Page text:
An Atypical Northern Town
: Why Was The Keighley Independent Labour Party (ILP) Unable to Gain an MP until 1922?

  • Joshua Clarkson

Student thesis: Master's Thesis


Whilst Keighley was not a particularly remarkable town in the late nineteenth and early twentieth centuries, it was amongst a small group of towns that played first-hand witness to one of the most significant events in modern British political history- the rise of Labour and the decline of the Liberals. In contrast to other similar areas, however, Keighley- an old West Yorkshire mill town- saw a much more gradual Labour growth and Liberal slide. So why was this? Well, despite the occurrence of some inciting incidents, which may have alienated some Liberal supporters in the late nineteenth century, the Party retained a solid infrastructure across the town that would take years to degrade, including: a supportive local newspaper, a large amount of name recognition and a supportive class of influential industrialists. The Keighley ILP, on the other hand, began with little more than its enthusiasm and members in the 1890s. Whilst Keighley would ultimately prove to be rather fertile grounds for an ILP, it would take the organisation a number of decades to build the necessary recognition and campaigning infrastructure that it required to attain sustainable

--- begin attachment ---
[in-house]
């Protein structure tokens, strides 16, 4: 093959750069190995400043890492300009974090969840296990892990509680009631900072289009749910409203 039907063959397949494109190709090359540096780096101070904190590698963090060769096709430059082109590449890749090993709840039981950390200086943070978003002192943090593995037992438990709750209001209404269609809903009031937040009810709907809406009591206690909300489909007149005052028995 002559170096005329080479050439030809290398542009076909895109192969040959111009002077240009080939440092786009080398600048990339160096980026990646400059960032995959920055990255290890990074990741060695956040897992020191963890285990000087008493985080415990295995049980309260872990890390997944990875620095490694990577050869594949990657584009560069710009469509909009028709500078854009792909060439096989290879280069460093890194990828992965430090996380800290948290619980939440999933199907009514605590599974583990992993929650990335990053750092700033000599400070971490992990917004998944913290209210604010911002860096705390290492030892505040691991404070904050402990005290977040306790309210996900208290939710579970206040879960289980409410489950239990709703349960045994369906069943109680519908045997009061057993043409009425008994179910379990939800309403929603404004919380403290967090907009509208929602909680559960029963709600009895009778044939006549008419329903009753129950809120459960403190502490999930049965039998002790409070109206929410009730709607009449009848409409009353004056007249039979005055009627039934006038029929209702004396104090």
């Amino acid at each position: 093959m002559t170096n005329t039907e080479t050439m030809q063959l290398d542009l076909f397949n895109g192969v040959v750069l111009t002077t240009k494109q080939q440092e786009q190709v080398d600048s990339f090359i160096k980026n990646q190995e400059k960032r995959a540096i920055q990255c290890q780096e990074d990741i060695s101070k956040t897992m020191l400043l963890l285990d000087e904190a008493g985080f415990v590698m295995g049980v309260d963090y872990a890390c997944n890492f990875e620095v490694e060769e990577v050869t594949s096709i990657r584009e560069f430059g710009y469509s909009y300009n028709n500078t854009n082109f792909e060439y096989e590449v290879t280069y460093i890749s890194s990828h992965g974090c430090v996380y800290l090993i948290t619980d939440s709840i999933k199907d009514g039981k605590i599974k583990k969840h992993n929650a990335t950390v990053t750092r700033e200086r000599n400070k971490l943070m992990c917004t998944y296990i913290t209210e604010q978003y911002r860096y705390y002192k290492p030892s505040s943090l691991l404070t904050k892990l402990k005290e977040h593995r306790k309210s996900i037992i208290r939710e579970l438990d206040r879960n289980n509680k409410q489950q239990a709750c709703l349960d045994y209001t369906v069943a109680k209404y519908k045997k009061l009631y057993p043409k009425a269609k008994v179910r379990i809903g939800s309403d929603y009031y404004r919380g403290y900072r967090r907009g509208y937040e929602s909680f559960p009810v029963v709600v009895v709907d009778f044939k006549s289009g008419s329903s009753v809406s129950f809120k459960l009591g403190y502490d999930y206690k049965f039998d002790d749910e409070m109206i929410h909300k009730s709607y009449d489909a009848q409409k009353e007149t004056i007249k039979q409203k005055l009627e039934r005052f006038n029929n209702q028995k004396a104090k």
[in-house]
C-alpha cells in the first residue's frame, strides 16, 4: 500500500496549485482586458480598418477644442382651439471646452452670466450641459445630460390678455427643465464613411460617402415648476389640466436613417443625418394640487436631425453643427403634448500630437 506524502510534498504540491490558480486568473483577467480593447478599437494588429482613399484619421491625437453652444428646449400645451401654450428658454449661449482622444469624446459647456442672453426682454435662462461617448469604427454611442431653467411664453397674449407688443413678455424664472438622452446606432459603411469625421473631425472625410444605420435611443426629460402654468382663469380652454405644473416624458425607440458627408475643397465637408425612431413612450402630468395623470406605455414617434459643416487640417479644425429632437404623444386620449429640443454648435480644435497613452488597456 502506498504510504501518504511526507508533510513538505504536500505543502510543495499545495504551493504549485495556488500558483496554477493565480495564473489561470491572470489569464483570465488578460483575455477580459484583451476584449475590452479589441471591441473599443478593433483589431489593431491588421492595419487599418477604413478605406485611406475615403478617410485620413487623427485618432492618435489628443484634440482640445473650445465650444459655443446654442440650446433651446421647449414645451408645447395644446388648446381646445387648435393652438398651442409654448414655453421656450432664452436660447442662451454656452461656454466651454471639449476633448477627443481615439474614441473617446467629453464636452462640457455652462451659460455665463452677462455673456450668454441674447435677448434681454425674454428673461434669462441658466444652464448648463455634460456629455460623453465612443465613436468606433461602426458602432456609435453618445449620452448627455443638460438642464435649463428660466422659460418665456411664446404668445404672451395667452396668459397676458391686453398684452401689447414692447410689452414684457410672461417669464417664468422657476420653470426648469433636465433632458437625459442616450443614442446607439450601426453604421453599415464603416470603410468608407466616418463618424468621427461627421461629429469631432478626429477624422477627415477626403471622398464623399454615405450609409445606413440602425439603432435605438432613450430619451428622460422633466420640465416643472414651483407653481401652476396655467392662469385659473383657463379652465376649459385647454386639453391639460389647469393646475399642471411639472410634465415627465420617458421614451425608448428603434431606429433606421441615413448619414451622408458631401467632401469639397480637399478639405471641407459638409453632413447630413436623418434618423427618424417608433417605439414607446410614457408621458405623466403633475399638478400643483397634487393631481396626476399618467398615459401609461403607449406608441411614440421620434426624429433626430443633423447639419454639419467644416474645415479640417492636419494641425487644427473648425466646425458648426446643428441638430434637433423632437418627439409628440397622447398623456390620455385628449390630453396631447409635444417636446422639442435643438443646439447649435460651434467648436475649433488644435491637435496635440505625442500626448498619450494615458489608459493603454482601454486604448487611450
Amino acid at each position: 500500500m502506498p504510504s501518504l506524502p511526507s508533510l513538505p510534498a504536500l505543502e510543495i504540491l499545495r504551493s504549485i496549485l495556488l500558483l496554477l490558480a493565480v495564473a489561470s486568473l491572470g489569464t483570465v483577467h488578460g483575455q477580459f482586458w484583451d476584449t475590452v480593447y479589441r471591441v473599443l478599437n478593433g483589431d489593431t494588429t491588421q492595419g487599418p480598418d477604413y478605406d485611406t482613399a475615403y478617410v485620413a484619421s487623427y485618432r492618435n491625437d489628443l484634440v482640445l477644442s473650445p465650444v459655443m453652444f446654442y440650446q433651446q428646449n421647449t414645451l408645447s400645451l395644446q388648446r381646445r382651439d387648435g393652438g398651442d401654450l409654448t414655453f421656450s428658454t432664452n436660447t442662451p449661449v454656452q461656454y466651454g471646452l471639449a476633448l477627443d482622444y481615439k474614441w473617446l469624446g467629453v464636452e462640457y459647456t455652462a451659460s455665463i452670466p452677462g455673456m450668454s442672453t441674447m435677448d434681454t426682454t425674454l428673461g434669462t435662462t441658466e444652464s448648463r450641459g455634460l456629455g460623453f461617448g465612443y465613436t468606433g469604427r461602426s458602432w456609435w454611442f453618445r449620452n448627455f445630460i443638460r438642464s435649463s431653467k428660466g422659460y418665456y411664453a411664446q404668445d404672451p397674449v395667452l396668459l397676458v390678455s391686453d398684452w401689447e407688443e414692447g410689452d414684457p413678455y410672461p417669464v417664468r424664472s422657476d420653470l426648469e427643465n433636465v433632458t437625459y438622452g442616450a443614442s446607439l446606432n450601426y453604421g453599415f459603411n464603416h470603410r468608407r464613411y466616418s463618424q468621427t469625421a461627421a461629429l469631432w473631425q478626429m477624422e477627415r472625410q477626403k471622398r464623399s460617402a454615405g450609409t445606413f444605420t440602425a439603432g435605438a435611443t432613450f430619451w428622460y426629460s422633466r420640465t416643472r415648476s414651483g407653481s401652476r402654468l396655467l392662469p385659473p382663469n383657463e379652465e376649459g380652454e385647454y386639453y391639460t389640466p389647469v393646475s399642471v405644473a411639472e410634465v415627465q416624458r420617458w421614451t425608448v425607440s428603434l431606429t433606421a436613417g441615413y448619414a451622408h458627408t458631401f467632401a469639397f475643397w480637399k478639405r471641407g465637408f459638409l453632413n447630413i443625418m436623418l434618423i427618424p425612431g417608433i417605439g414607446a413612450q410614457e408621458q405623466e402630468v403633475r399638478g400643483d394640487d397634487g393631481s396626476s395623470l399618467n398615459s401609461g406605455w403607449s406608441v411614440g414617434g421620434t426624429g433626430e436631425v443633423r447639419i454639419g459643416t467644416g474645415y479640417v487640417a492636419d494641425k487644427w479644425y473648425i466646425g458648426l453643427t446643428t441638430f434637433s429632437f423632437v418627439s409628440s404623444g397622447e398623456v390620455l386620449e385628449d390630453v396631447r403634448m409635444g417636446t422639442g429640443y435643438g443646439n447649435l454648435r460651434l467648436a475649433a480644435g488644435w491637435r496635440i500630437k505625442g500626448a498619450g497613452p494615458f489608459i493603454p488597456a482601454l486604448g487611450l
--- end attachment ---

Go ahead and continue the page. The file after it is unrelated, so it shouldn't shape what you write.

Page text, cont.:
success. All the while, the Party contended with a series of internal and external pressures. The victim of Liberal attacks throughout the 1890s, 1900s and 1910s, the Keighley ILP seemed to be on course for some success prior to First World War. The unprecedented speed and scale at which this success would come, however, could not have been foreseen, but for the initial collapse of the Liberal Party as a result of the conflict. This was a collapse which was compounded, but not confirmed, by the extension of the franchise and emergence of a new political philosophy
Date of Award2023
Original languageEnglish
SupervisorBarry Doyle (Main Supervisor) & Rob Ellis (Co-Supervisor)

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